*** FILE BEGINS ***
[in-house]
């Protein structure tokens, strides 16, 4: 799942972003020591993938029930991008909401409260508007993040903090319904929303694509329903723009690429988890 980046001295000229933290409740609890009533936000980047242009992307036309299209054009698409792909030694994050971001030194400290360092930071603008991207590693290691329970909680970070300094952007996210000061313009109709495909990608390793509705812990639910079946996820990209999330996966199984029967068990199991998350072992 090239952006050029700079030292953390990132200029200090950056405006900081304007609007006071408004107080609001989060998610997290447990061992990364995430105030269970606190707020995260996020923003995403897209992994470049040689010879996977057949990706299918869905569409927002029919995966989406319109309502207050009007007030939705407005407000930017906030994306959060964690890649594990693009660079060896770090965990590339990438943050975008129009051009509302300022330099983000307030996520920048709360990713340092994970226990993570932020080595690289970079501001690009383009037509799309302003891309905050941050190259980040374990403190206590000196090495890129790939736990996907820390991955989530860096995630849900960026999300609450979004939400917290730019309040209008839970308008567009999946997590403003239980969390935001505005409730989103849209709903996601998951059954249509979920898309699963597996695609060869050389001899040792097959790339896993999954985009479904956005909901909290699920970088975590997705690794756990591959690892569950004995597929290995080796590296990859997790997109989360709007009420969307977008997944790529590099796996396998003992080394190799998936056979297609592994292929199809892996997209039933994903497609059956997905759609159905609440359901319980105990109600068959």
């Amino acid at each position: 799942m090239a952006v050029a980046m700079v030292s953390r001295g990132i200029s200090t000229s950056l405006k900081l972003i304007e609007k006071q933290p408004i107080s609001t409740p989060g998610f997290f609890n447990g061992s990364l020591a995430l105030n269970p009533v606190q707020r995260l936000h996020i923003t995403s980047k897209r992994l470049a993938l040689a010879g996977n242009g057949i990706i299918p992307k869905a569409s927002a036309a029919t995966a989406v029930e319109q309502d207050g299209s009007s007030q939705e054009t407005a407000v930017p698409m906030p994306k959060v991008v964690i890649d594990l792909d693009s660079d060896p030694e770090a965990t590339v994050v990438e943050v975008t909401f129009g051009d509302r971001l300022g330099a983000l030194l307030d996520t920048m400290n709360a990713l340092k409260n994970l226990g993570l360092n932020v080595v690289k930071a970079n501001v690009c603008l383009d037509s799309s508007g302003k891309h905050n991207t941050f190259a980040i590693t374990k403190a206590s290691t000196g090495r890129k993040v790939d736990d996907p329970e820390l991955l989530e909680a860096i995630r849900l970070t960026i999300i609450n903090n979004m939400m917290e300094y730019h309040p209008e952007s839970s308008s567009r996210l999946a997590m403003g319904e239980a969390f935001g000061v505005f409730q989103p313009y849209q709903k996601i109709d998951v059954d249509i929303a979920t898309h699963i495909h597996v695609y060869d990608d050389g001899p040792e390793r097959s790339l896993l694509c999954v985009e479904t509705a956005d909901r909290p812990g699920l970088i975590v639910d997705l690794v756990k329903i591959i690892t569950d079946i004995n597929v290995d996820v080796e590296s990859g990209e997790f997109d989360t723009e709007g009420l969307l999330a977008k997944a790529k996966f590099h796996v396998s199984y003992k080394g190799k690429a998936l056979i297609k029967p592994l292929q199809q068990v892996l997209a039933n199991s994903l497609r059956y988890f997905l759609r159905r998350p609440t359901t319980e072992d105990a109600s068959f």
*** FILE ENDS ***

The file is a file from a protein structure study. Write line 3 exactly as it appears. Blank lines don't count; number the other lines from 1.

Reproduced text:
């Amino acid at each position: 799942m090239a952006v050029a980046m700079v030292s953390r001295g990132i200029s200090t000229s950056l405006k900081l972003i304007e609007k006071q933290p408004i107080s609001t409740p989060g998610f997290f609890n447990g061992s990364l020591a995430l105030n269970p009533v606190q707020r995260l936000h996020i923003t995403s980047k897209r992994l470049a993938l040689a010879g996977n242009g057949i990706i299918p992307k869905a569409s927002a036309a029919t995966a989406v029930e319109q309502d207050g299209s009007s007030q939705e054009t407005a407000v930017p698409m906030p994306k959060v991008v964690i890649d594990l792909d693009s660079d060896p030694e770090a965990t590339v994050v990438e943050v975008t909401f129009g051009d509302r971001l300022g330099a983000l030194l307030d996520t920048m400290n709360a990713l340092k409260n994970l226990g993570l360092n932020v080595v690289k930071a970079n501001v690009c603008l383009d037509s799309s508007g302003k891309h905050n991207t941050f190259a980040i590693t374990k403190a206590s290691t000196g090495r890129k993040v790939d736990d996907p329970e820390l991955l989530e909680a860096i995630r849900l970070t960026i999300i609450n903090n979004m939400m917290e300094y730019h309040p209008e952007s839970s308008s567009r996210l999946a997590m403003g319904e239980a969390f935001g000061v505005f409730q989103p313009y849209q709903k996601i109709d998951v059954d249509i929303a979920t898309h699963i495909h597996v695609y060869d990608d050389g001899p040792e390793r097959s790339l896993l694509c999954v985009e479904t509705a956005d909901r909290p812990g699920l970088i975590v639910d997705l690794v756990k329903i591959i690892t569950d079946i004995n597929v290995d996820v080796e590296s990859g990209e997790f997109d989360t723009e709007g009420l969307l999330a977008k997944a790529k996966f590099h796996v396998s199984y003992k080394g190799k690429a998936l056979i297609k029967p592994l292929q199809q068990v892996l997209a039933n199991s994903l497609r059956y988890f997905l759609r159905r998350p609440t359901t319980e072992d105990a109600s068959f």